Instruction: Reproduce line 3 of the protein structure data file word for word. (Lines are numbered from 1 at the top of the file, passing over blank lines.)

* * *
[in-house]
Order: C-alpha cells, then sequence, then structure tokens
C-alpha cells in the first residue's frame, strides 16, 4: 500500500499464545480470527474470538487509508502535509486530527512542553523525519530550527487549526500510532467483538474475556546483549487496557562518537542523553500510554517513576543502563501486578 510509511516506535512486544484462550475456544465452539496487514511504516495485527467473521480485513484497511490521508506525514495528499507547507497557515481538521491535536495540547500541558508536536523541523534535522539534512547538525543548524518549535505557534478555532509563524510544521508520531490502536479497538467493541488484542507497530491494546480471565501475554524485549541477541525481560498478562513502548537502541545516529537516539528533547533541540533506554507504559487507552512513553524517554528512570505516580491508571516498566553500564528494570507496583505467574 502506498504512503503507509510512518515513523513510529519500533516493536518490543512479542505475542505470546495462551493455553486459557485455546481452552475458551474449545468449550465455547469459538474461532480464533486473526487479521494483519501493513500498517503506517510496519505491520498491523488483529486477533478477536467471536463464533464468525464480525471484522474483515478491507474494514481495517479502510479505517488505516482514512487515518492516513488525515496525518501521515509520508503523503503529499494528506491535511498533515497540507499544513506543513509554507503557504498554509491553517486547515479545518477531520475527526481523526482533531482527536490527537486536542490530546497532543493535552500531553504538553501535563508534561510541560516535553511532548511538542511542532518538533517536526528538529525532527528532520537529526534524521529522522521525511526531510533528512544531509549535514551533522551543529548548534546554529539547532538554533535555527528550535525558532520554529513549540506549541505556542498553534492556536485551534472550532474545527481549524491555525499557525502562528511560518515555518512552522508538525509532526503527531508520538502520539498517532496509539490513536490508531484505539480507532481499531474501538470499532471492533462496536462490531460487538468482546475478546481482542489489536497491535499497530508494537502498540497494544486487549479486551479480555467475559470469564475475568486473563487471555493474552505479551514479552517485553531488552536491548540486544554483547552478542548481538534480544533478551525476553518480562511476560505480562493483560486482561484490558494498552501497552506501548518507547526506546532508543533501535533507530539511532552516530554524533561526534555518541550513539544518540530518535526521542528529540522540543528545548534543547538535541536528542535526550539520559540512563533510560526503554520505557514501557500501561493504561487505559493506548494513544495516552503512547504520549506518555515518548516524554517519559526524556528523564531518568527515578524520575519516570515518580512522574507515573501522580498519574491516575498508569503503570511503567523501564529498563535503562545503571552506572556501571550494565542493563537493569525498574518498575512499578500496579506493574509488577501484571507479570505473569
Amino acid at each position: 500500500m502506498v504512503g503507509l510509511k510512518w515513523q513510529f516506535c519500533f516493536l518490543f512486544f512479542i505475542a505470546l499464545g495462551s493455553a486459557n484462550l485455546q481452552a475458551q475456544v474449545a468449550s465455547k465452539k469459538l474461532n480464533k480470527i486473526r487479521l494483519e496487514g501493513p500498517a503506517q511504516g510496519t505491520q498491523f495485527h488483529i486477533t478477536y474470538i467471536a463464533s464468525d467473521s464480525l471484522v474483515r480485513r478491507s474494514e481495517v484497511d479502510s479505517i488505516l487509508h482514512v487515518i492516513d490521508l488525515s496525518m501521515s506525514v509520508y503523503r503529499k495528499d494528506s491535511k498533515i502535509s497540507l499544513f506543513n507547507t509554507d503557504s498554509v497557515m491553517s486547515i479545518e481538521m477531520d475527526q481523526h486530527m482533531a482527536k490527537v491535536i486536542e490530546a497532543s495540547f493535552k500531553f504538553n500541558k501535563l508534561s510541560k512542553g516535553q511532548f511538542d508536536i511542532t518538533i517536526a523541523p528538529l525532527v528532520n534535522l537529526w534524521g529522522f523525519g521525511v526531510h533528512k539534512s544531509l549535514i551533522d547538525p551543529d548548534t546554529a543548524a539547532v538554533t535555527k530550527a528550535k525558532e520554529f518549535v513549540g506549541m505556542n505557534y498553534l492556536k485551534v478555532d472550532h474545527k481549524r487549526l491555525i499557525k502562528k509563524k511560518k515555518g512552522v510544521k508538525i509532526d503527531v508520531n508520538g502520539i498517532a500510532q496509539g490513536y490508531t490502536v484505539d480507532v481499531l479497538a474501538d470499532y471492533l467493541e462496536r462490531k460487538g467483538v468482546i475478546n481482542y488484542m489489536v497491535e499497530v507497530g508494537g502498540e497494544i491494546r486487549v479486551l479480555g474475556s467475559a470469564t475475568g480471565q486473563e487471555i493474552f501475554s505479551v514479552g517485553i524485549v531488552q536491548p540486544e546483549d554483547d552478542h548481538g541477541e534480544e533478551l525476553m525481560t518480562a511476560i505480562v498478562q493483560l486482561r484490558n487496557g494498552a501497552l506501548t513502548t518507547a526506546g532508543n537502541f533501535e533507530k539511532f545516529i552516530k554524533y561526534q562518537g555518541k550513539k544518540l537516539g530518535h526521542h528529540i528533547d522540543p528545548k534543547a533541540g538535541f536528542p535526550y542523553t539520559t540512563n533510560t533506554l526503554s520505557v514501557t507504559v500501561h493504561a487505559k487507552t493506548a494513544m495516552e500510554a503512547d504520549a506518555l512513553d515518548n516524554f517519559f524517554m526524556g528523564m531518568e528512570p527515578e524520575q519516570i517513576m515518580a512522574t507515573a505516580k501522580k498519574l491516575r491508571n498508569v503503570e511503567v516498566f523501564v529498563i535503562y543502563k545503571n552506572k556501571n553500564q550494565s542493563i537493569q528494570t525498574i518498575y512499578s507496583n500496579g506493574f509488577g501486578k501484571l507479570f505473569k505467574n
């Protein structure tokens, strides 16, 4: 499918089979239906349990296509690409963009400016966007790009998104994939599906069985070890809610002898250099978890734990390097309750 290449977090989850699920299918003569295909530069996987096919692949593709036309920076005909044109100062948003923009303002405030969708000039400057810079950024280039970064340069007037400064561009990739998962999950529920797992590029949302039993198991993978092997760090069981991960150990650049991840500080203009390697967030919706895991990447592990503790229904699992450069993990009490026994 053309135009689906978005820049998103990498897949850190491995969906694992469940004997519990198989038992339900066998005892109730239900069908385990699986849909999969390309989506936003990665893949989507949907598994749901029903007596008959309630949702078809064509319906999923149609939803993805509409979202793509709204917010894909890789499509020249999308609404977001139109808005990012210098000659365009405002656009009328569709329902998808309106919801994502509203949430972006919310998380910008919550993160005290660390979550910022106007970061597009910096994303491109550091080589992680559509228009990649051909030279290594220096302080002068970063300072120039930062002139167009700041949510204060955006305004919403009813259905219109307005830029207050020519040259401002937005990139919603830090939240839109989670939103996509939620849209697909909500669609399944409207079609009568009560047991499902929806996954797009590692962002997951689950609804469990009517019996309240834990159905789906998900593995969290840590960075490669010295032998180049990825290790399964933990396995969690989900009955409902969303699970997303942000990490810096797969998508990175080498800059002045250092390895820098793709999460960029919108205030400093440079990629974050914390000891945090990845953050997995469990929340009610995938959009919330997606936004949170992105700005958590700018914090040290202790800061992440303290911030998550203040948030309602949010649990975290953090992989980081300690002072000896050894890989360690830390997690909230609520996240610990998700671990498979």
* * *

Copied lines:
C-alpha cells in the first residue's frame, strides 16, 4: 500500500499464545480470527474470538487509508502535509486530527512542553523525519530550527487549526500510532467483538474475556546483549487496557562518537542523553500510554517513576543502563501486578 510509511516506535512486544484462550475456544465452539496487514511504516495485527467473521480485513484497511490521508506525514495528499507547507497557515481538521491535536495540547500541558508536536523541523534535522539534512547538525543548524518549535505557534478555532509563524510544521508520531490502536479497538467493541488484542507497530491494546480471565501475554524485549541477541525481560498478562513502548537502541545516529537516539528533547533541540533506554507504559487507552512513553524517554528512570505516580491508571516498566553500564528494570507496583505467574 502506498504512503503507509510512518515513523513510529519500533516493536518490543512479542505475542505470546495462551493455553486459557485455546481452552475458551474449545468449550465455547469459538474461532480464533486473526487479521494483519501493513500498517503506517510496519505491520498491523488483529486477533478477536467471536463464533464468525464480525471484522474483515478491507474494514481495517479502510479505517488505516482514512487515518492516513488525515496525518501521515509520508503523503503529499494528506491535511498533515497540507499544513506543513509554507503557504498554509491553517486547515479545518477531520475527526481523526482533531482527536490527537486536542490530546497532543493535552500531553504538553501535563508534561510541560516535553511532548511538542511542532518538533517536526528538529525532527528532520537529526534524521529522522521525511526531510533528512544531509549535514551533522551543529548548534546554529539547532538554533535555527528550535525558532520554529513549540506549541505556542498553534492556536485551534472550532474545527481549524491555525499557525502562528511560518515555518512552522508538525509532526503527531508520538502520539498517532496509539490513536490508531484505539480507532481499531474501538470499532471492533462496536462490531460487538468482546475478546481482542489489536497491535499497530508494537502498540497494544486487549479486551479480555467475559470469564475475568486473563487471555493474552505479551514479552517485553531488552536491548540486544554483547552478542548481538534480544533478551525476553518480562511476560505480562493483560486482561484490558494498552501497552506501548518507547526506546532508543533501535533507530539511532552516530554524533561526534555518541550513539544518540530518535526521542528529540522540543528545548534543547538535541536528542535526550539520559540512563533510560526503554520505557514501557500501561493504561487505559493506548494513544495516552503512547504520549506518555515518548516524554517519559526524556528523564531518568527515578524520575519516570515518580512522574507515573501522580498519574491516575498508569503503570511503567523501564529498563535503562545503571552506572556501571550494565542493563537493569525498574518498575512499578500496579506493574509488577501484571507479570505473569